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Recorder letters: Bee count, overweight children, EU, Heathrow expansion and children at risk

PUBLISHED: 12:00 17 June 2018

The Great British Bee Count takes place throughout June. Picture: WENDY IMPETT

The Great British Bee Count takes place throughout June. Picture: WENDY IMPETT

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Letters, contributions and comments sent in from Recorder readers this week.

Help our bees by joining in count

Emi Murphy, Friends of the Earth bee campaigner, writes:

Friends of the Earth is urging people to help our under-threat bees by taking part in the Great British Bee Count, which runs until June 30.

Habitat loss, climate change, pesticides and intensive farming are just some of the pressures facing these fabulous insects, which pollinate much of the food we eat.

By downloading a fun, free and easy-to-use app participants can find out more about the bees that visit their gardens, parks and countryside – and get tips on how they can help them.

Thousands of verified sightings from this year’s bee count will also contribute to the government’s Pollinator Monitoring Scheme, which is compiling the first comprehensive health check of Britain’s bees and other pollinators.

Get the app and get counting: greatbritishbeecount.co.uk

Parents must act on overweight children

Mr A Still, York Road, Ilford, writes:

I have never seen so many fat children as I have in Ilford over the past two or three years.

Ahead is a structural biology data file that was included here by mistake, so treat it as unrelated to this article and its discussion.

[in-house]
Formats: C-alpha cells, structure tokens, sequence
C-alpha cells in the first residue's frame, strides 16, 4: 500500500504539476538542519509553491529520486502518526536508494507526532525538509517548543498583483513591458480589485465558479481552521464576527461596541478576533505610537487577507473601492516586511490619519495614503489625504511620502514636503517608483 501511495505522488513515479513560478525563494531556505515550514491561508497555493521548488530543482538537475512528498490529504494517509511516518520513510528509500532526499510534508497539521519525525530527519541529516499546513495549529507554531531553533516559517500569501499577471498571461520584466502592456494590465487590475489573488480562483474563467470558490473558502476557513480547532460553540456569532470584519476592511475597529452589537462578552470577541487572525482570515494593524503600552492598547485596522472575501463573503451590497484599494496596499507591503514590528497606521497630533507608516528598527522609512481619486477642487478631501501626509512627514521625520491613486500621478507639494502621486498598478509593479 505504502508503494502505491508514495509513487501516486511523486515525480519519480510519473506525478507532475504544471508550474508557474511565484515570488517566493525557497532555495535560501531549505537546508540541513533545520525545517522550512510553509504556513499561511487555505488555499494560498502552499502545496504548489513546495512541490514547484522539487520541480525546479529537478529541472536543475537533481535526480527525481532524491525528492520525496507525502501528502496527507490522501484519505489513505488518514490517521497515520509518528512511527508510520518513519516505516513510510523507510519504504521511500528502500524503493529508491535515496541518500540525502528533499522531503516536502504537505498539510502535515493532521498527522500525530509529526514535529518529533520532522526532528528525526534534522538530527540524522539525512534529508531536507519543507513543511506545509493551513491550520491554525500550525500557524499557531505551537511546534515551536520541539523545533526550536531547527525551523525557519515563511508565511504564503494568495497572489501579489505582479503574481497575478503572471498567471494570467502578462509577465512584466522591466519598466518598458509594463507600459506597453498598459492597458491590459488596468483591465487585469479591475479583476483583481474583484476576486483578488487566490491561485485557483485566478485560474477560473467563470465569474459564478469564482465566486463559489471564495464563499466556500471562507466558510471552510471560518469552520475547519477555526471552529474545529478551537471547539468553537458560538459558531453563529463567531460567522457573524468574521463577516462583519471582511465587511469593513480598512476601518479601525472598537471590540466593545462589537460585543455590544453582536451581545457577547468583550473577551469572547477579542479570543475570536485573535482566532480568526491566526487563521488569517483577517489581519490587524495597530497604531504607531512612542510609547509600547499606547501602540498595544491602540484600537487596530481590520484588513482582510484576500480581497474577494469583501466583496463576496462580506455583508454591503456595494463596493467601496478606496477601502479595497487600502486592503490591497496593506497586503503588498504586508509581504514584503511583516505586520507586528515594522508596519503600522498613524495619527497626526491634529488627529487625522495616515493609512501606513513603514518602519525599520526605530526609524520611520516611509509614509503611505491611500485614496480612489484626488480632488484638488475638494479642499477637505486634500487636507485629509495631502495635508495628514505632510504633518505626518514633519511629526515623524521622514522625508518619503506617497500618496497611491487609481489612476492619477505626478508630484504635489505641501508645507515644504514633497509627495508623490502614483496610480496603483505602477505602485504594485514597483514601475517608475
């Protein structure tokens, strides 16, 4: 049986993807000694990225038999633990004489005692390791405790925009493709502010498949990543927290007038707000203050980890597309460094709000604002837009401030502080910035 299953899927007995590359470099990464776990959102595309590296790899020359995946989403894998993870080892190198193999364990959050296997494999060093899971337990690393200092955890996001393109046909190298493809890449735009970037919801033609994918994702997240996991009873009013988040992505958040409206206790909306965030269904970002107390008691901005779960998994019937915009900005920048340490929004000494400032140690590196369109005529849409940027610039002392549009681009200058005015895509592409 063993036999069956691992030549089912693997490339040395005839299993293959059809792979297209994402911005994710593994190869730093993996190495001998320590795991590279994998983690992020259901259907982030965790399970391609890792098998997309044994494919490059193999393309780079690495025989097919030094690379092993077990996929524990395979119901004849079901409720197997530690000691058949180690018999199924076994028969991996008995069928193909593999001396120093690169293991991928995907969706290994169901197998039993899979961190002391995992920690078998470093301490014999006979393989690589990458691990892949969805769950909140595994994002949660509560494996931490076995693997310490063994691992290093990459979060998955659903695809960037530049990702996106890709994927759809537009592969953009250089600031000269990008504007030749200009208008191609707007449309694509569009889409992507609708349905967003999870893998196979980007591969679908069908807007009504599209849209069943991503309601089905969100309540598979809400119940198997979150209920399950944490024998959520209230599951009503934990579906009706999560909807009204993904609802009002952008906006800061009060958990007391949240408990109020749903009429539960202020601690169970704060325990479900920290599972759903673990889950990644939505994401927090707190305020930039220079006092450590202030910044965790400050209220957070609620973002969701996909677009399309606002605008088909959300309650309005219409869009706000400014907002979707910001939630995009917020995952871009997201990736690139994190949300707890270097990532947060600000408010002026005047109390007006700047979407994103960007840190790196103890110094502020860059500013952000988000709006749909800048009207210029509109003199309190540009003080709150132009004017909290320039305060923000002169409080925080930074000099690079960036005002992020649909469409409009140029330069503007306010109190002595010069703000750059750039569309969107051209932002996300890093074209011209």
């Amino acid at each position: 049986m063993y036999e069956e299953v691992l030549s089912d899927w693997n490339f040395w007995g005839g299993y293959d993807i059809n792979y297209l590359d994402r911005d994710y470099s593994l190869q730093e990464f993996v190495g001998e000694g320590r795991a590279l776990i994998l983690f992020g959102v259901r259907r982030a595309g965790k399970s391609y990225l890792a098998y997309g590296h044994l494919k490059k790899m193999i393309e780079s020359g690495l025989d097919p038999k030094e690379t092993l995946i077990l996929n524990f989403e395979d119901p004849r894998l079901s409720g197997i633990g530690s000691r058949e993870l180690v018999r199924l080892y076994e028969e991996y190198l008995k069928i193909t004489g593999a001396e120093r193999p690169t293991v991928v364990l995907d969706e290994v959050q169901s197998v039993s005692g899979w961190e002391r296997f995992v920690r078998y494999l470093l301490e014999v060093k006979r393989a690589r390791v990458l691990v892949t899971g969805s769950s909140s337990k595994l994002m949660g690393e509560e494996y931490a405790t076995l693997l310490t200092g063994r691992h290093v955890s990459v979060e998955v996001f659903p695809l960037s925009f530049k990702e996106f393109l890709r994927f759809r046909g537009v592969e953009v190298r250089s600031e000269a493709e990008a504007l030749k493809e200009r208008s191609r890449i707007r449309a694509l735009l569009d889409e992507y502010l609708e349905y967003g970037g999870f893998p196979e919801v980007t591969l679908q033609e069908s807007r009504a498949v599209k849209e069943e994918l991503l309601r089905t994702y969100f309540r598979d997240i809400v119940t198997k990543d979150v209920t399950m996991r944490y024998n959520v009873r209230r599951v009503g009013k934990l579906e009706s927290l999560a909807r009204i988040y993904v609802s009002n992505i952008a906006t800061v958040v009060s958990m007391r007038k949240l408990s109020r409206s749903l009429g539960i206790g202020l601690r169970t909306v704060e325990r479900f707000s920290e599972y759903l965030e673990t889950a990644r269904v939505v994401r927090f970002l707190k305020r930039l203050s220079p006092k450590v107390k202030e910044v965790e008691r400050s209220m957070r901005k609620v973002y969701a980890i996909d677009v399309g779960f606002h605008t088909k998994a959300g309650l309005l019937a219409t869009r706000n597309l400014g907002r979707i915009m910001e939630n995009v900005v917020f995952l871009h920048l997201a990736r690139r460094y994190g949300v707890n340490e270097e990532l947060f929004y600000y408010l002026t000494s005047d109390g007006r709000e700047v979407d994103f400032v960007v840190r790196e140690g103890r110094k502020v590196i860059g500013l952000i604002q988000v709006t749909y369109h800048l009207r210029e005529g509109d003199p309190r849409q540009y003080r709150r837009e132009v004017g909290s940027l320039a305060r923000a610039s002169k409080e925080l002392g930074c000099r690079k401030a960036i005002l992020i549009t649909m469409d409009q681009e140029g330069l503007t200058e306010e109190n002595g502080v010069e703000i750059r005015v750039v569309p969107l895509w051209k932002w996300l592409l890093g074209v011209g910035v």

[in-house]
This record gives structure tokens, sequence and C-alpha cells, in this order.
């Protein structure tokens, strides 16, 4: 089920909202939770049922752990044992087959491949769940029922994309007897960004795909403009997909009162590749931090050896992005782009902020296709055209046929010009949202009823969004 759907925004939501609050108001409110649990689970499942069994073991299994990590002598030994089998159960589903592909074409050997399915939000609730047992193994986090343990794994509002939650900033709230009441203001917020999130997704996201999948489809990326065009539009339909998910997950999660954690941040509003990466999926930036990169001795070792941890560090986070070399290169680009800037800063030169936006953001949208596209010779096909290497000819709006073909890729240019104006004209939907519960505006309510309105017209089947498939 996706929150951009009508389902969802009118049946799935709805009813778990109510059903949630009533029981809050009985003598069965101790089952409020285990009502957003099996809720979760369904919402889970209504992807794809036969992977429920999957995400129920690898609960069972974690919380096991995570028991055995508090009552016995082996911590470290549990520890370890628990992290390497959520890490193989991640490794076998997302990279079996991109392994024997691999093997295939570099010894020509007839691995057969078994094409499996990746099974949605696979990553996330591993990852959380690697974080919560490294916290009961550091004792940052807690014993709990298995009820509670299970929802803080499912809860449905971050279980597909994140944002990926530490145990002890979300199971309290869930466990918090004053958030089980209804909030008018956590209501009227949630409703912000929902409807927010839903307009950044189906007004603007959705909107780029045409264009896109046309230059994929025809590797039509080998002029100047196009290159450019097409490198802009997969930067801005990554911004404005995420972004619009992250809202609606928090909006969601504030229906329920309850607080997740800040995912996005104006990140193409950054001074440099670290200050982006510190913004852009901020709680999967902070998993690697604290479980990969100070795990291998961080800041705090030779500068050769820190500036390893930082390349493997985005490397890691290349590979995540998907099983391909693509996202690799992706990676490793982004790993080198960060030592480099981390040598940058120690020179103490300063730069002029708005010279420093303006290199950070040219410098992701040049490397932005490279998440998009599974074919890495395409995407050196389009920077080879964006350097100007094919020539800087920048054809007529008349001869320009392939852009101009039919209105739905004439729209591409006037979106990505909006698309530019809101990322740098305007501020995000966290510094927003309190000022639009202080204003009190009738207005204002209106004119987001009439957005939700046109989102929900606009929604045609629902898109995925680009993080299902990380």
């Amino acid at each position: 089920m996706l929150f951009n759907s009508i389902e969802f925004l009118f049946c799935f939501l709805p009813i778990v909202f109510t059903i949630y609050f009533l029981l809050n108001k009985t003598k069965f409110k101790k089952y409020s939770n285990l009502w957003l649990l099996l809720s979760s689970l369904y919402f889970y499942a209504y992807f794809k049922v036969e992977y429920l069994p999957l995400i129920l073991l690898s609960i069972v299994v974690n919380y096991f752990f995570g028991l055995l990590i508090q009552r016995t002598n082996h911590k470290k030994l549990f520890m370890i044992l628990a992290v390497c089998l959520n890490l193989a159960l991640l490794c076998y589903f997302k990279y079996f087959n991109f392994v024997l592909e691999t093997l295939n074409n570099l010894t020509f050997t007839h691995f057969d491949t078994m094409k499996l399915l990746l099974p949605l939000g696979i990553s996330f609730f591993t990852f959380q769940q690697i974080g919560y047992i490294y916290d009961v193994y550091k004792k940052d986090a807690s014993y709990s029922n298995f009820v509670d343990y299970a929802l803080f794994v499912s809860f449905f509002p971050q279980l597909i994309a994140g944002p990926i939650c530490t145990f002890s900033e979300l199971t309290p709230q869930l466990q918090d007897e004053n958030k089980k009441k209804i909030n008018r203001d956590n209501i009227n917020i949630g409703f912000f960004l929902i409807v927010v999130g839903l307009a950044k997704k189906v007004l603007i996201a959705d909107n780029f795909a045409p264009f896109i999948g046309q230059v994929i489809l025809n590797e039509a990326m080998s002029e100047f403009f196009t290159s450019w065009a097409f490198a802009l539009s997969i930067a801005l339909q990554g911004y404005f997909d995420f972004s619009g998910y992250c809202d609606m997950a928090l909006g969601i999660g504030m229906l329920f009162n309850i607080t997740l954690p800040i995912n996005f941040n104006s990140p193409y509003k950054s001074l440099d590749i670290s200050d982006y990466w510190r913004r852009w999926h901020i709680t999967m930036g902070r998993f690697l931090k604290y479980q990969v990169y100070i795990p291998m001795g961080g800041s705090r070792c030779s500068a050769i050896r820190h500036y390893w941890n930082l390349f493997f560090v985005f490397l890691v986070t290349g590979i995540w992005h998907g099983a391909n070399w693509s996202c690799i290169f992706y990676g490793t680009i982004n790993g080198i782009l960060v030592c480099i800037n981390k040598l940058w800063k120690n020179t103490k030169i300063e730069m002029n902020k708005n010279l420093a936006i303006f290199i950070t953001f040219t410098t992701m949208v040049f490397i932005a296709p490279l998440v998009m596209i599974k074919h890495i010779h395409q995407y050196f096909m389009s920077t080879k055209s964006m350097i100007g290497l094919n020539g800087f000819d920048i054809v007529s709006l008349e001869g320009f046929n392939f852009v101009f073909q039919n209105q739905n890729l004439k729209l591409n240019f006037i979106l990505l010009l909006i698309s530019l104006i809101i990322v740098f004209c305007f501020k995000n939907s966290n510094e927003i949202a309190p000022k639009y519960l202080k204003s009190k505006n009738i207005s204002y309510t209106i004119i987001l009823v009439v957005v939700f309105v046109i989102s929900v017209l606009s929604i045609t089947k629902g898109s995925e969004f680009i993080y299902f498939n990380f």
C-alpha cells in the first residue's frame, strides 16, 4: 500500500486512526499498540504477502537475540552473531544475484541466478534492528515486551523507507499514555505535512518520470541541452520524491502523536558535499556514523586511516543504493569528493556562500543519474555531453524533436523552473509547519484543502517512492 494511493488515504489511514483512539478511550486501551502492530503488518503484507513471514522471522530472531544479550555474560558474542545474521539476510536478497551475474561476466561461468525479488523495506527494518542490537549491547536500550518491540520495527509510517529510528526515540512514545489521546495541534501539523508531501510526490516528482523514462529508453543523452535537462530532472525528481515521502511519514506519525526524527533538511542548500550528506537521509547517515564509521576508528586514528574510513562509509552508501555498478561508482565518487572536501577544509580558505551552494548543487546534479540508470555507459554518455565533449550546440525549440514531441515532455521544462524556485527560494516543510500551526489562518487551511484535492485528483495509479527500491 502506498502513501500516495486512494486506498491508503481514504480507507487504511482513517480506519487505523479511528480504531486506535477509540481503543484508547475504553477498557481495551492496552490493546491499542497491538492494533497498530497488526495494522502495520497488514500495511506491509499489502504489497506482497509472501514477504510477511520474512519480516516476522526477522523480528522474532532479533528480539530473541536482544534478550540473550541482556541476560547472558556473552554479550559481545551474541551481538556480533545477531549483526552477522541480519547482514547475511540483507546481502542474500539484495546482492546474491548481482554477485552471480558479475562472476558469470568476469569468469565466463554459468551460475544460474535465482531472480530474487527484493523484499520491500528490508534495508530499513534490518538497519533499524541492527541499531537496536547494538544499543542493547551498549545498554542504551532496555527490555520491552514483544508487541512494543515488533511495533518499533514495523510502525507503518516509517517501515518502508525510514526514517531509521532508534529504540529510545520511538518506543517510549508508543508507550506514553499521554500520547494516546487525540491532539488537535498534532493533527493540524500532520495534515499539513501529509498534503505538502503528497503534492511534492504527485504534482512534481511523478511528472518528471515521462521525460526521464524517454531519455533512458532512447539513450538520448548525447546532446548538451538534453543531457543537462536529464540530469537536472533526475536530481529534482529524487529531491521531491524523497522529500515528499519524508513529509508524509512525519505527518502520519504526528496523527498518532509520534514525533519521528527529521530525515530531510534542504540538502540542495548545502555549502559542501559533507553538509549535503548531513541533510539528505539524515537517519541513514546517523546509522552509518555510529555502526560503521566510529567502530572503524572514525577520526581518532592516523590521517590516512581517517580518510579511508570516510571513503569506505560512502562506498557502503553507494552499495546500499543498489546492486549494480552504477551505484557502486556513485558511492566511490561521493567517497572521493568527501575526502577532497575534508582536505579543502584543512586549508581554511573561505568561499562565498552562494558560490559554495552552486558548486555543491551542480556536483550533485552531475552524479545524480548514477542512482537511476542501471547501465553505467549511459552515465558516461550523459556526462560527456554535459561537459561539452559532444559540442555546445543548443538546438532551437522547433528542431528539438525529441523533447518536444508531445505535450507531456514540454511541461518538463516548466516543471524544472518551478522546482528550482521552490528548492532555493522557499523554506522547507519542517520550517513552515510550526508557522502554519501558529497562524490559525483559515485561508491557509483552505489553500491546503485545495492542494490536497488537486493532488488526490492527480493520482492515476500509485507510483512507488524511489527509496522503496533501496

They’re many bulging out of their vests and shorts, facial features vanishing in folds of fat, bottoms and bellies straining the fabric of their clothes and, of course, all face a shortened life span.

I’ve seen these poor kids waddling along, food in one hand, drink in the other, sitting on the kerb eating or standing up eating, their mouths should wear out.

It’s so sad, it’s not easy for parents but the kids’ sake, they must really try to curb this massive calorie intake.

We must get tough with EU

Will Podmore, Clavering Road, Wanstead, writes:

It is clear that the people of Britain cannot rely on the existing political order to carry out a clear instruction on the most important matter we have faced since the Second World War. We must act, and act now.

Our own political generals have no stomach for the fight.

The government’s “collaborative approach” to negotiations is just that – collaboration with the would-be colonial power that is the EU, concession after concession until Leaving becomes Remaining but in an even more slavish relationship than before June 2016.

Their “negotiations” are matched by lack of preparations for independence, such as building the necessary infrastructure to enforce control over our economy, borders and laws.

In practice this amounts to sabotage.

In this they are aided by a civil service leadership that wants to remain in the EU, and that exaggerates any problems, minimises any advantages.

And all the while Parliament, with its massive majorities of MPs and peers who voted Remain, is seeking to sabotage.

Both houses talk about sovereignty, but what they mean is that they think they are sovereign over the people.